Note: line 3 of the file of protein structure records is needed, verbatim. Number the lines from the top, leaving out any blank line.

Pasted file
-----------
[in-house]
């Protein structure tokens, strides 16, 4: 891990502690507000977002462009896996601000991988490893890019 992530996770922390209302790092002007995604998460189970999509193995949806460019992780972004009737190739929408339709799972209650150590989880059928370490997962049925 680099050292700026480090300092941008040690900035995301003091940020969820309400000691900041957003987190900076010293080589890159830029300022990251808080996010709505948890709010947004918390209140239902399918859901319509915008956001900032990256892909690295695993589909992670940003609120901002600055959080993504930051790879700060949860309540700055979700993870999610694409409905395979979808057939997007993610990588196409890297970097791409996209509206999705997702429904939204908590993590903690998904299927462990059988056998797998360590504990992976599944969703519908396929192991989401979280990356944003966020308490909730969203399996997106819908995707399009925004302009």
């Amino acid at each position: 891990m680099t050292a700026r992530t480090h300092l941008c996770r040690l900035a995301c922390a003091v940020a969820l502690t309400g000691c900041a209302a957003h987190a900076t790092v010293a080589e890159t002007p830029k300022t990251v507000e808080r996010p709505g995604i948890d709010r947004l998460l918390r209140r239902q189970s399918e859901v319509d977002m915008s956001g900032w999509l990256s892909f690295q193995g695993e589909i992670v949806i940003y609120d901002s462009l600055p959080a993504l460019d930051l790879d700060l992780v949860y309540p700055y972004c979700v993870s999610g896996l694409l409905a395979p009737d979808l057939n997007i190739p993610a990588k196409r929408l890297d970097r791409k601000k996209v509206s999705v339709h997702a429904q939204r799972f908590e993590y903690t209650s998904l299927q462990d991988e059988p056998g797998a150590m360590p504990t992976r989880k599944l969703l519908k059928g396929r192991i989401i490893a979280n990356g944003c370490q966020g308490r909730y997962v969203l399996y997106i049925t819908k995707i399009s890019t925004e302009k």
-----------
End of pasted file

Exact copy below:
């Amino acid at each position: 891990m680099t050292a700026r992530t480090h300092l941008c996770r040690l900035a995301c922390a003091v940020a969820l502690t309400g000691c900041a209302a957003h987190a900076t790092v010293a080589e890159t002007p830029k300022t990251v507000e808080r996010p709505g995604i948890d709010r947004l998460l918390r209140r239902q189970s399918e859901v319509d977002m915008s956001g900032w999509l990256s892909f690295q193995g695993e589909i992670v949806i940003y609120d901002s462009l600055p959080a993504l460019d930051l790879d700060l992780v949860y309540p700055y972004c979700v993870s999610g896996l694409l409905a395979p009737d979808l057939n997007i190739p993610a990588k196409r929408l890297d970097r791409k601000k996209v509206s999705v339709h997702a429904q939204r799972f908590e993590y903690t209650s998904l299927q462990d991988e059988p056998g797998a150590m360590p504990t992976r989880k599944l969703l519908k059928g396929r192991i989401i490893a979280n990356g944003c370490q966020g308490r909730y997962v969203l399996y997106i049925t819908k995707i399009s890019t925004e302009k």